A family war over who takes control when a parent dies intestate is increasingly common but costs people dear, lawyers warn.
People who make a will appoint one or more executors to apply for probate and divide up an estate, but where no one was selected to carry out this task it can lead to a power struggle and an expensive legal battle.
These disputes risk pushing up the cost of administering an estate, which ultimately comes out of people’s inheritance, explains Osbornes Law.
Dying intestate: When there is no will that appoints an executor to administer an estate, this can lead to a power struggle and an expensive legal battle.
The firm has seen an increase in siblings falling out over who should handle the probate process for parents’ estates, then turning to lawyers to prevent other family members from taking charge.
When this can’t be resolved, the courts will decide who should administer a parents’ estate. This can end up being an independent professional, whose fees also eat into everyone’s inheritance.
When someone dies without a will their assets are distributed according to Britain’s strict intestacy rules, which mean a spouse inherits nearly everything.
Osbornes offers a guide to sorting out an estate and avoiding damaging repercussions if a parent dies intestate below.
Meanwhile, executors appointed in wills can also get embroiled in family drama, and we look at how to navigate this job here.
Katie de Swarte, a lawyer specialising in will disputes at Osbornes, says: ‘A parent dying without having a will in place can be hugely stressful for families, adding a further burden at a time of grief.
‘It seems that the pressures caused by bereavement amidst the Covid pandemic has caused heightened tensions between brothers and sisters who do not trust each other with the process and cannot agree between themselves on who should take responsibility.’
Kate de Swarte: She recommends putting differences aside and nominating just one or two administrators at most
When someone dies intestate with no surviving spouse or civil partner in England and Wales, the whole estate passes to children in equal shares.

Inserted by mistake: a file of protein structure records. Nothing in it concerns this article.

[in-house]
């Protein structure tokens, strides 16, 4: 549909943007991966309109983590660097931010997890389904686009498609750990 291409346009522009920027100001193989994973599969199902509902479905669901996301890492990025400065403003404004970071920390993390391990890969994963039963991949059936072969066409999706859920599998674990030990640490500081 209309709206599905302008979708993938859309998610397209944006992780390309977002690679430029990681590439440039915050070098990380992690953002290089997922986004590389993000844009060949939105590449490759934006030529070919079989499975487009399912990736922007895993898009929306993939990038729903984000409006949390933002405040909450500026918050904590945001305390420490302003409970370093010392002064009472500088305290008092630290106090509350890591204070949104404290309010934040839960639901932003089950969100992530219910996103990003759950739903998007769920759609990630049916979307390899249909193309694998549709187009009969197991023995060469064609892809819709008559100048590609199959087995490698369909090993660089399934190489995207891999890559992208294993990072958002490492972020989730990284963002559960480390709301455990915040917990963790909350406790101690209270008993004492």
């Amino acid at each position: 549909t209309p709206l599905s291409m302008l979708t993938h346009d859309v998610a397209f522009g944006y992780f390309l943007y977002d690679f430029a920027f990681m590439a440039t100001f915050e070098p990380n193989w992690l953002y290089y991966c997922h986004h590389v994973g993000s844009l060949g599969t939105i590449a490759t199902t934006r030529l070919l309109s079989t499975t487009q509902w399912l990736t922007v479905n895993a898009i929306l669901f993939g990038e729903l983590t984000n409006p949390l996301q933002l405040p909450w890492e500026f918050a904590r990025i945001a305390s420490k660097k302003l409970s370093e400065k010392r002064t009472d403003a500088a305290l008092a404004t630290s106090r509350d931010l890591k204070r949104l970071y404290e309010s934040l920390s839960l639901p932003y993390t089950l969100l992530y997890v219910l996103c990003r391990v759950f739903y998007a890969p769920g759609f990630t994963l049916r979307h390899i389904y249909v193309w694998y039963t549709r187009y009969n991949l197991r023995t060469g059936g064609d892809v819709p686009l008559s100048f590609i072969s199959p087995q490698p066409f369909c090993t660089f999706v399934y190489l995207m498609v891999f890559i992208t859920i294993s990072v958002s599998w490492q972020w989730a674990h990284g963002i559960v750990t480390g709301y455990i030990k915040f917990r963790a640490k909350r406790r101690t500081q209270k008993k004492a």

If a child has died, their share is divided among their own children if they have any.
But all surviving children have equal standing to deal with the estate and can apply for a ‘grant of letters of administration’, which is what causes problems if they can’t agree who should take on the task, explains De Swarte.
As administrator of the estate, they collect the assets, value them, pay any debts such as taxes, and distribute property according to the intestacy rules, she says.
A maximum of four people can apply, but the more who are involved the greater the amount of administration needed and the higher the legal fees, especially if they issue conflicting instructions which complicate the process, according to De Swarte.
‘These costs are generally paid for by the estate unless there is cause to settle them from an individual’s share of inheritance.
‘I have dealt with matters where agreement could not be reached between the siblings as to who should be named as administrator and so court applications had to be made for a judge to decide.
‘I have had cases where a judge has considered that what is best for the safe administration of the estate is that none of the siblings should be responsible, and will instead appoint an independent administrator, usually a professional.
‘Although this resolves the dispute it can incur higher fees for the estate and ultimately leaves none of the family in control.’
De Swarte recommends putting differences aside and nominating just one or two administrators at most, and if agreement cannot be reached going to mediation to avoid court action.
Gavin Holt: ‘Increasingly diverse family structures also have a part to play in disputes between siblings’
Gavin Holt, head of probate at Co-op Legal Services, says disputes among siblings over who should deal with administration of a parent’s estate when there is no will are very common.
‘There can be any number of reasons, such as whether the property should be sold and for what price and how it should be divided, general lack of trust, and historical tensions,’ he says.
‘Increasingly diverse family structures also have a part to play in disputes between siblings that only have one parent – the deceased – in common.
‘To resolve these issues, we would always recommend that the siblings get together and try to agree who should deal with the estate, as this will save significant time and costs.